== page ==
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Applewhite v. Commonwealth of Pennsylvania

Pennsylvania Voter ID Law is Struck Down for 2012

    

A new photo ID law cannot be implemented in November 2012 consistent with the Pennsylvania Constitution. The state’s highest court expressed skepticism about the state’s readiness to implement “Act 23” and remanded the case challenging the law to the Commonwealth Court to take another look.

That court concluded the state could not the implement the law in November 2012 without disenfranchising voters unable to obtain photo ID. The court scheduled for December further proceedings as to whether the law can be implemented after 2012.

Background

Prior to Act 23’s enactment in 2012, Pennsylvania voters had to present one of several specified forms of ID in order to vote in person. The new law narrowed the identification acceptable to various forms of photo ID. In an effort to ensure voters would not be disenfranchised in November 2012, the State of Pennsylvania undertook a series of generous interpretations of the law providing for a series of exceptions to seemingly strict photo ID requirements.

Meanwhile voters and voting rights organizations challenged the law as unduly burdening their right to vote, invoking not the U.S. Constitution but the Pennsylvania Constitution. They asked for an immediate and permanent injunction preventing the law from going into effect.

Attorneys with AARP Foundation Litigation filed friend-of-the-court briefs joining multiple Pennsylvania-based nonprofit organizations opposing the law, first in the Commonwealth Court, and then on appeal in the Supreme Court. AARP, the Senior LAW Center of Philadelphia and the other amici argued that Pennsylvania’s law would unfairly impede the voting rights of older people, who constitute an especially large share of the overall population and the voting population of Pennsylvania.

The lead named plaintiff in the lawsuit, 95-year-old Viviette Applewhite, testified in the hearing for the preliminary injunction that she has voted in every presidential election except one since she became old enough to vote. However, she does not have and has never had a driver’s license, her last name has changed several times, her purse was stolen many years ago containing her important documents, and though she has attempted several times and has now retained a lawyer to help her obtain the documents, she has not been able to obtain her birth certificate from the Commonwealth of Pennsylvania. Other plaintiffs testified that they had attempted to obtain identification documents and been turned away for various reasons, including inability to pay the necessary fees. Several other named plaintiffs are older Pennsylvanians, including African Americans born in the South at a time when minority citizens often were not issued birth certificates. Yet such a document typically is critical to obtaining a driver’s license or other government-issued photo ID.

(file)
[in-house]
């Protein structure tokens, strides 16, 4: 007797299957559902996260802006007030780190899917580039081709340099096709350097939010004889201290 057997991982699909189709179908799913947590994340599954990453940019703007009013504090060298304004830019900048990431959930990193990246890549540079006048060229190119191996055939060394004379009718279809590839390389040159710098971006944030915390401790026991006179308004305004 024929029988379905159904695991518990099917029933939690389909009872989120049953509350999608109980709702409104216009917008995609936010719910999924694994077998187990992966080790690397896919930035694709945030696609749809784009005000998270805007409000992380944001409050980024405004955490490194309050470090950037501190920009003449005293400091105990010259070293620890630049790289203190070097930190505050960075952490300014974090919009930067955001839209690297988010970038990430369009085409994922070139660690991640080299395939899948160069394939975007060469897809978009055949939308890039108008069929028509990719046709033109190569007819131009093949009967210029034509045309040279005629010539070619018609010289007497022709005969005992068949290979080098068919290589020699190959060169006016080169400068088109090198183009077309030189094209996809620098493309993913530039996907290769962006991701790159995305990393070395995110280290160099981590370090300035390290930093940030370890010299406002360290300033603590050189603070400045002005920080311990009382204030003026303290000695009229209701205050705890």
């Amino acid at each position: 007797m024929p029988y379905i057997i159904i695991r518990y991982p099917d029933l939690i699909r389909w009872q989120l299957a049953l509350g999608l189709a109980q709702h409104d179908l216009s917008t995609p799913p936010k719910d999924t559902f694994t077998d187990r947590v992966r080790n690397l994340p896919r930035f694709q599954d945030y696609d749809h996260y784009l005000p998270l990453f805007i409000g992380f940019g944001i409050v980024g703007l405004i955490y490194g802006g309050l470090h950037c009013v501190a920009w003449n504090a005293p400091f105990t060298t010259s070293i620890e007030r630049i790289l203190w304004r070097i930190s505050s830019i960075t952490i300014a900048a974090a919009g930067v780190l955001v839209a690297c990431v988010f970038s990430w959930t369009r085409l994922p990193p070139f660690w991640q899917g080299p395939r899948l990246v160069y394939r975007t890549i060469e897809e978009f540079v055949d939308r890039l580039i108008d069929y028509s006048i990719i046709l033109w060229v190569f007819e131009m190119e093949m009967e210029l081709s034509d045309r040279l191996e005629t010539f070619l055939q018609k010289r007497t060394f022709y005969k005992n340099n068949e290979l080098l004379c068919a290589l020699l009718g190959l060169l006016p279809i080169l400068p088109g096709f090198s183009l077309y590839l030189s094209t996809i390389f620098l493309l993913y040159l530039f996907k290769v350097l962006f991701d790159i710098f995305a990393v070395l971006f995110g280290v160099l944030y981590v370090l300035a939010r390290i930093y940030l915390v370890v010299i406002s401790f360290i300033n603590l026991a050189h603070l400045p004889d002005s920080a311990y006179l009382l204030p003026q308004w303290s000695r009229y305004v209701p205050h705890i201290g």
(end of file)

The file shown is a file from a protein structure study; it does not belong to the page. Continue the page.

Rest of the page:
While noting that petitioners’ counsel “did an excellent job of ‘putting the face’ to those burdened by voter ID requirement,” the trial court ruled that it could not preliminarily enjoin the law (though it might change its mind if in implementation the law proved unfair).

This Supreme Court disagreed, ruling that an injunction was in fact proper because the lower court had not made sufficient findings to justify that implementing the law during the November 2012 election could be done fairly and effectively. The Supreme Court sent the case back for further hearings on whether the state could implement the photo ID so as to ensure that no significant number of eligible voters would be unable to secure photo ID in time to vote. On remand the Commonwealth Court ruled the state was not prepared to implement the law in such a manner. Thus, the law will not take effect for the upcoming election but the case will continue for a full hearing on all of the plaintiffs’ claims.

What’s at Stake

Photo ID laws provide particular difficulties for low-income people, people who are geographically isolated, people in nursing facilities, people with disabilities and older citizens. The requirement for government issued identifications poses a burden for those who do not or can not drive, who do not possess passports because they no longer (or never) traveled, and to those whose names have changed or whose birth records in far-flung states are no longer obtainable.

Case Status

On remand in Applewhite v. Commonwealth of Pennsylvania the Commonwealth Court of Pennsylvania enjoined the state photo ID law from going into effect for the November 2012 election


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